Translocation to cellular membranes is one of the hallmarks of PKC activation, occurring as a result of the generation of lipid secondary messengers in target membrane compartments. The activation-induced translocation of PKCs and binding to membranes is largely directed by their regulatory domains. We have previously reported that PKC{eta}, a member of the novel subfamily and an epithelial specific isoform, is localized at the cytoplasm and ER/Golgi and is translocated to the plasma membrane and the nuclear envelope upon short-term activation by PMA. Here we show that PKC{eta} is shuttling between the cytoplasm and the nucleus and that upon etoposide induced DNA damage is tethered at the nuclear envelope. Although PKC{eta} expression and its phosphorylation on the hydrophobic motif (Ser675) are increased by etoposide, this phosphorylation is not required for its accumulation at the nuclear envelope. Moreover, we demonstrate that the C1b domain is sufficient for translocation to the nuclear envelope. We further show that, similar to full-length PKC{eta}, the C1b domain could also confer protection against etoposide-induced cell death. Our studies demonstrate translocation of PKC{eta} to the nuclear envelope, and suggest that its spatial regulation could be important for its cellular functions including effects on cell death.

  4. O(6)-Methylguanine-DNA methyltransferase (MGMT): A drugable target in lung cancer?

    Science.gov (United States)

    Hiddinga, Birgitta I; Pauwels, Patrick; Janssens, Annelies; van Meerbeeck, Jan P

    2016-07-18

    This manuscript addresses the role of O(6)-methylguanine-DNA methyltransferase (MGMT) as a biomarker in the oncogenesis of cancer and the opportunity of turning this gene into a drugable target in neuroendocrine tumours of the lung. Studies in brain tumours conclude that MGMT promoter methylation is considered a strong predictive factor for a favourable outcome for treatment with temozolomide, e.g. alkylating agent. We conducted a systematic review of MGMT in non-small cell lung cancer (NSCLC), small-cell lung cancer (SCLC) and other pulmonary neuroendocrine tumours (NETs) to evaluate whether MGMT is a prognostic and/or predictive factor to select patients with lung cancer who can benefit from treatment with temozolomide. In NSCLC MGMT promoter methylation is not a prognostic and predictive factor, hence temozolomide has no place. In SCLC and NET patients with a MGMT promoter methylation benefit of temozolomide has to be confirmed.Temozolomide can be considered a 'personalized' treatment if the predictive role of MGMT is further confirmed.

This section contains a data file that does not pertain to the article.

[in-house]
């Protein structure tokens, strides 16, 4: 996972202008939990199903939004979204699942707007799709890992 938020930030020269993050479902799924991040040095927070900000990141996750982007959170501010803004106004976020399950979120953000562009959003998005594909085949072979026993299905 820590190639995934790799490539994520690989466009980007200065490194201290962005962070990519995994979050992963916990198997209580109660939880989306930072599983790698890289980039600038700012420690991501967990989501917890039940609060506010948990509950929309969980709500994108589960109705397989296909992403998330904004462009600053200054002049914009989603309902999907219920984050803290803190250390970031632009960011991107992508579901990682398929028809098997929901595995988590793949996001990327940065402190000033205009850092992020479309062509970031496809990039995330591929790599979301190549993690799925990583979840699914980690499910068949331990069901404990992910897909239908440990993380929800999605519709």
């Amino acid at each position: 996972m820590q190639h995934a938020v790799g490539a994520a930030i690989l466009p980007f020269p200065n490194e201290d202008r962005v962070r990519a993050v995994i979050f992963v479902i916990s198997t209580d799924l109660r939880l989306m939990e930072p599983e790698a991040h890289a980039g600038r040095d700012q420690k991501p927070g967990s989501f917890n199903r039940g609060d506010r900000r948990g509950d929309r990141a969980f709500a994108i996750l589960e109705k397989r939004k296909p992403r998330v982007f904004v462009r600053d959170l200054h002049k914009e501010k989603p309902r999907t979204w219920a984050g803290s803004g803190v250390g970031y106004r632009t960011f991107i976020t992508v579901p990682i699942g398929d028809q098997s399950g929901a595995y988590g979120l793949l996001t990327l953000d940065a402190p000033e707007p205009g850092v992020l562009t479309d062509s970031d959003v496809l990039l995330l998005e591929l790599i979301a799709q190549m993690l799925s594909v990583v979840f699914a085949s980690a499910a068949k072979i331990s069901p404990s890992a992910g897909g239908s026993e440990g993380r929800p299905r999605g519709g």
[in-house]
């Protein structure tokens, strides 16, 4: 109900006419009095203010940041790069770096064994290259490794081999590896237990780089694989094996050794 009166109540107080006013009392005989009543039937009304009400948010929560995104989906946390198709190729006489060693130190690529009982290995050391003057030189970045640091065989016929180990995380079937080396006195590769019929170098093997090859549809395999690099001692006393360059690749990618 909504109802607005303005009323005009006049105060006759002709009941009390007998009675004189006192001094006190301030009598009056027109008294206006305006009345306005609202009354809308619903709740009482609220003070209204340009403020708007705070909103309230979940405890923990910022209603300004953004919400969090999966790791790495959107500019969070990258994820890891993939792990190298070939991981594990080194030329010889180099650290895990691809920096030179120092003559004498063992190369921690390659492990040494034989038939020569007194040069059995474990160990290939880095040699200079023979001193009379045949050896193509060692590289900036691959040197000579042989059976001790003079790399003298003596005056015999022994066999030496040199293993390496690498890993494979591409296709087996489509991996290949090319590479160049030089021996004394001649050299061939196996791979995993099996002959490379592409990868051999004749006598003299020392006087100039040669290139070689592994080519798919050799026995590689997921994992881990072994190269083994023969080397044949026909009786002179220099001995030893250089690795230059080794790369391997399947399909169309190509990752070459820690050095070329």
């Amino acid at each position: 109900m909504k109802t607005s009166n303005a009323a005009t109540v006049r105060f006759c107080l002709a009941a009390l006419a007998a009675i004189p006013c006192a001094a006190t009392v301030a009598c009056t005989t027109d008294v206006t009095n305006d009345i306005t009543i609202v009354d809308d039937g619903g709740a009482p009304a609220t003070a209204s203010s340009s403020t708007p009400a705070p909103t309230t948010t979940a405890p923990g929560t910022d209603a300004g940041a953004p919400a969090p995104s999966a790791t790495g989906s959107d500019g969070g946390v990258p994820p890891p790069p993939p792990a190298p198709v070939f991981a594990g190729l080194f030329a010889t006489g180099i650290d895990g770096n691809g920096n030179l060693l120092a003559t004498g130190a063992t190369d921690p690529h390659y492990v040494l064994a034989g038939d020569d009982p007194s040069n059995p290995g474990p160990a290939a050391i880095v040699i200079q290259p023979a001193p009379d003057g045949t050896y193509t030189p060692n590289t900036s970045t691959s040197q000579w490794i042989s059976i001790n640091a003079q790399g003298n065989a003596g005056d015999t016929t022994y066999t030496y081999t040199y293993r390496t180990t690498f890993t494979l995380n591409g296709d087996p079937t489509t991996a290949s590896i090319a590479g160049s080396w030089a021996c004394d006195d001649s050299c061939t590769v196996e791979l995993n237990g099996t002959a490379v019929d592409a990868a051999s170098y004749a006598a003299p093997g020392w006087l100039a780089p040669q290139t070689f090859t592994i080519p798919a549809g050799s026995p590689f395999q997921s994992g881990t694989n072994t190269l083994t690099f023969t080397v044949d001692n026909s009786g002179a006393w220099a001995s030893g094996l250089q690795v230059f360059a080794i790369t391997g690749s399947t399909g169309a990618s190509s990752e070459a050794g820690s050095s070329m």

5. Detailed molecular characterisation of acute myeloid leukaemia with a normal karyotype using targeted DNA capture.

    Science.gov (United States)

    Conte, N; Varela, I; Grove, C; Manes, N; Yusa, K; Moreno, T; Segonds-Pichon, A; Bench, A; Gudgin, E; Herman, B; Bolli, N; Ellis, P; Haddad, D; Costeas, P; Rad, R; Scott, M; Huntly, B; Bradley, A; Vassiliou, G S

    2013-09-01

    Advances in sequencing technologies are giving unprecedented insights into the spectrum of somatic mutations underlying acute myeloid leukaemia with a normal karyotype (AML-NK). It is clear that the prognosis of individual patients is strongly influenced by the combination of mutations in their leukaemia and that many leukaemias are composed of multiple subclones, with differential susceptibilities to treatment. Here, we describe a method, employing targeted capture coupled with next-generation sequencing and tailored bioinformatic analysis, for the simultaneous study of 24 genes recurrently mutated in AML-NK. Mutational analysis was performed using open source software and an in-house script (Mutation Identification and Analysis Software), which identified dominant clone mutations with 100% specificity. In each of seven cases of AML-NK studied, we identified and verified mutations in 2-4 genes in the main leukaemic clone. Additionally, high sequencing depth enabled us to identify putative subclonal mutations and detect leukaemia-specific mutations in DNA from remission marrow. Finally, we used normalised read depths to detect copy number changes and identified and subsequently verified a tandem duplication of exons 2-9 of MLL and at least one deletion involving PTEN. This methodology reliably detects sequence and copy number mutations, and can thus greatly facilitate the classification, clinical research, diagnosis and management of AML-NK.

  6. Different modes of interaction by TIAR and HuR with target RNA and DNA.

    Science.gov (United States)

    Kim, Henry S; Wilce, Matthew C J; Yoga, Yano M K; Pendini, Nicole R; Gunzburg, Menachem J; Cowieson, Nathan P; Wilson, Gerald M; Williams, Bryan R G; Gorospe, Myriam; Wilce, Jacqueline A

    2011-02-01